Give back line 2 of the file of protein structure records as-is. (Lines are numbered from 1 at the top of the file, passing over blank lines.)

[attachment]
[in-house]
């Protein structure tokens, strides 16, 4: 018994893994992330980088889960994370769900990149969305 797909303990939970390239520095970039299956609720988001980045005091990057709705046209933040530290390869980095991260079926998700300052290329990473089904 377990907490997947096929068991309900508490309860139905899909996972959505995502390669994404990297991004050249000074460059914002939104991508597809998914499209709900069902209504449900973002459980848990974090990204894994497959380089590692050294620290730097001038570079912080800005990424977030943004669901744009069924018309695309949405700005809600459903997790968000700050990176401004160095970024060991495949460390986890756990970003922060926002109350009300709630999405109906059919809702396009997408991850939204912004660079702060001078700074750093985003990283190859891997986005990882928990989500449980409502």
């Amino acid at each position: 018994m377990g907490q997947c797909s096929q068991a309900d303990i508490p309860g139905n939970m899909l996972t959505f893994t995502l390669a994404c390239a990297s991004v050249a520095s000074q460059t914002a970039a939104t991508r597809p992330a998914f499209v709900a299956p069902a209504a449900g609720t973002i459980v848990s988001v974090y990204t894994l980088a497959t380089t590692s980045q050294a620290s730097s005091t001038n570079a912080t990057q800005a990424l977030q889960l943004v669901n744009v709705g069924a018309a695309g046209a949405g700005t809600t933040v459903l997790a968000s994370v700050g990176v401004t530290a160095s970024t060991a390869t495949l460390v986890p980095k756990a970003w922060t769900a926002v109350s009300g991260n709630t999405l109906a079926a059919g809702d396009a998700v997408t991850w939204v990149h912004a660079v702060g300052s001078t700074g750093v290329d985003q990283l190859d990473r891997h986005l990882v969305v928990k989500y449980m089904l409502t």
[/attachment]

């Protein structure tokens, strides 16, 4: 018994893994992330980088889960994370769900990149969305 797909303990939970390239520095970039299956609720988001980045005091990057709705046209933040530290390869980095991260079926998700300052290329990473089904 377990907490997947096929068991309900508490309860139905899909996972959505995502390669994404990297991004050249000074460059914002939104991508597809998914499209709900069902209504449900973002459980848990974090990204894994497959380089590692050294620290730097001038570079912080800005990424977030943004669901744009069924018309695309949405700005809600459903997790968000700050990176401004160095970024060991495949460390986890756990970003922060926002109350009300709630999405109906059919809702396009997408991850939204912004660079702060001078700074750093985003990283190859891997986005990882928990989500449980409502």